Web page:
Concerns after National Police confirms the existence of a social media monitoring unit
En @HoraAmerica Roberto Condori y Edgar Solís #Bolivia Premio Periodista #SinRiesgo 2018 @AxSolidaridad https://t.co/5j1GWt6aC2 vía @rtve pic.twitter.com/w0Hg97lhtD— Hora América (@HoraAmerica) December 6, 2018
On 6th December 2018, the Observatorio de los derechos LGBT (LGBT rights Observatory) published the story of Roberto Condori, journalist and LGBT activist in Bolivia who has been facing discrimination and threats due to his activism and his sexual orientation. Condori is also part of the aymara indigenous community, which as he explained, adds additional challenges due to the patriarchy that rule indigenous communities, according to the activist. Despite these challenges, the activist moved forward to advocate for the rights of the LGBTI community through the production of documentaries that show the struggles of gays, lesbians, bisexuals and trans people within indigenous communities.
On 22nd November 2018, activists of the 21-F Movement, a group that opposes the candidacy of President Morales for re-election demonstrated in several cities in Bolivia. One of the protests took place in front of the Departmental Electoral Court in La Paz and no incidents were reported. The movement was born after the referendum on 21st February 2016, where citizens rejected a constitutional amendment to let Evo Morales run for a further term in 2019.
On 6th December 2018, a coalition of CSOs and social movements organised a national protest to support the 21-F Movement. The day ended with reports of clashes between demonstrators and police officers in La Paz. Suleydi Estivariz died after she fell and hit her head during a struggle with police officers. Two police officers were reportedly injured during the protest.
#Bolivia— La Razón Digital (@LaRazon_Bolivia) December 7, 2018
Jornada de paro cierra con violencia en #LaPaz y cívicos alistan más protestas contra la repostulaciónhttps://t.co/28BcmiFbH5 pic.twitter.com/KrS4DJz6XI
The Inter-American Press Association expressed its concern about the Ley de Organizaciones Políticas (Law of Political Organisation) that mandates private media to publish electoral-related advertisements free of charge. The organisation claims this provision could negatively affect the economic situation of some media outlets. The president of the organisation, Gustavo Mohme, said that the legislation "maintains the government's line of imposing and using private media as another instrument for the execution of its policies and decisions".
In a separate incident, in October 2018, the Asociación Nacional de la Prensa de Bolivia (National Association of the Press, ANP) denounced the verbal attack suffered by Jaime Iturri Salmón, content director of the ATB television network. In addition, ANP rejected the suspension of the radio program “Cabildeo” after the journalist Amalia Pando interviewed former president Carlos Mesa, who is currently a presidential candidate.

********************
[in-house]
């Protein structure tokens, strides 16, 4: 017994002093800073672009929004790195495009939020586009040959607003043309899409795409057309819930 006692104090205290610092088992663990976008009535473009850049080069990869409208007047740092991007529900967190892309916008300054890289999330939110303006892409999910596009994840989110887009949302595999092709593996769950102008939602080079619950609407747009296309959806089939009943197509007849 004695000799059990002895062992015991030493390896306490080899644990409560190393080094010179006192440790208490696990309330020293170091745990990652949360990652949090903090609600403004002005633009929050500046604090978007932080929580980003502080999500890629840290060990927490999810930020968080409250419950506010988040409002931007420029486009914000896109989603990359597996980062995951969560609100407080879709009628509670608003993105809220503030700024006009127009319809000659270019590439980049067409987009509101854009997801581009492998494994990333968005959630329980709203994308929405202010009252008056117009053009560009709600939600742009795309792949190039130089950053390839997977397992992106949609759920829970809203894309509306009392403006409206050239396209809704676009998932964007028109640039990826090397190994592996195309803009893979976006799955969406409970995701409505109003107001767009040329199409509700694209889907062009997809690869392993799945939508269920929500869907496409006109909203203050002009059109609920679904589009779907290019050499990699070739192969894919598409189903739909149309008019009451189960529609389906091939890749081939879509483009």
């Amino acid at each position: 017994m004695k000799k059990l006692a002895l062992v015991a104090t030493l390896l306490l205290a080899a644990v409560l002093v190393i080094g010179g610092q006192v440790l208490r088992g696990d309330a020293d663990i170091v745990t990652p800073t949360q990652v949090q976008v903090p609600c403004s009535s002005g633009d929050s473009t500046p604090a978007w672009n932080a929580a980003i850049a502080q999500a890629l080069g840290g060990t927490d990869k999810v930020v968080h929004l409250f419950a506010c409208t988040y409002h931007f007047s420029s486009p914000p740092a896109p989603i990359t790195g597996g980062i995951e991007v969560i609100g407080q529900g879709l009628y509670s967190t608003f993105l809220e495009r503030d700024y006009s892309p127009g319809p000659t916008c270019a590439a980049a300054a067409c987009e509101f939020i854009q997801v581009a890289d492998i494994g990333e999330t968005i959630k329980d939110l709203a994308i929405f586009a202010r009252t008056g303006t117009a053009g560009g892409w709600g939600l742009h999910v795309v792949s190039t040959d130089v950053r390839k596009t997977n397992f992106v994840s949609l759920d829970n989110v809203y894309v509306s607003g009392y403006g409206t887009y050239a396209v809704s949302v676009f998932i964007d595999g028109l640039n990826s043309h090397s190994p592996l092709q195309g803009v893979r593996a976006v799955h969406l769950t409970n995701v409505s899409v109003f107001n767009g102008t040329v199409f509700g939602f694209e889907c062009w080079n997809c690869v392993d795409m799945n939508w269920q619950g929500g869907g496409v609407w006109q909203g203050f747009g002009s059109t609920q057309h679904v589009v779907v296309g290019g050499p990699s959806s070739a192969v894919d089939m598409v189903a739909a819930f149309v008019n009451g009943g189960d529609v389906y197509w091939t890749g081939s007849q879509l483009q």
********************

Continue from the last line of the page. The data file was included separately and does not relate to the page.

On 15th November 2018, the independent journal Página Siete, reported that representatives of the Association of Volunteers against Childhood Cancer (AVCCI) harassed one of its journalists. This incident occurred after the publication of a story in which parents of children with cancer demanded more accountability of AVCCI. The parents claimed that money promised through AVCCI's campaign "Un ají de fideo por los niños con cáncer", is not reaching the children. Página Siete reported that the journalist received threatening phone calls. AVCCI also published a statement rejecting the story as "false".
On 27th November 2018, an audio was leaked in which the General Police Commander Faustino Mendoza speaks about the surveillance of social media messages from journalists and politicians. However, according to Commander Mendoza, the messages included in the leak video "were deliberately manipulated, edited and addressed with personal purposes and interests that intend to produce a media show". He also admitted, to the existence of a monitoring unit for social networks and media which seeks to protect citizens from fake news and cyber-crime. The Special Rapporteur for Freedom of Expression of the Inter-American Commission on Human Rights, Edison Lanza, requested the Bolivian government to clarify if the government is monitoring journalists for their work.
Preocupante información. El gobierno de Bolivia debe explicar si vigila a periodistas por su labor o investigarlo. Se mencionan casos de @Prisi41Quiroga @JohnAranda y @AndrésGómez La libertad de expresión requiere respeto a un espacio de privacidad seguro https://t.co/8BI37AGfgf— Edison Lanza (@EdisonLanza) November 29, 2018
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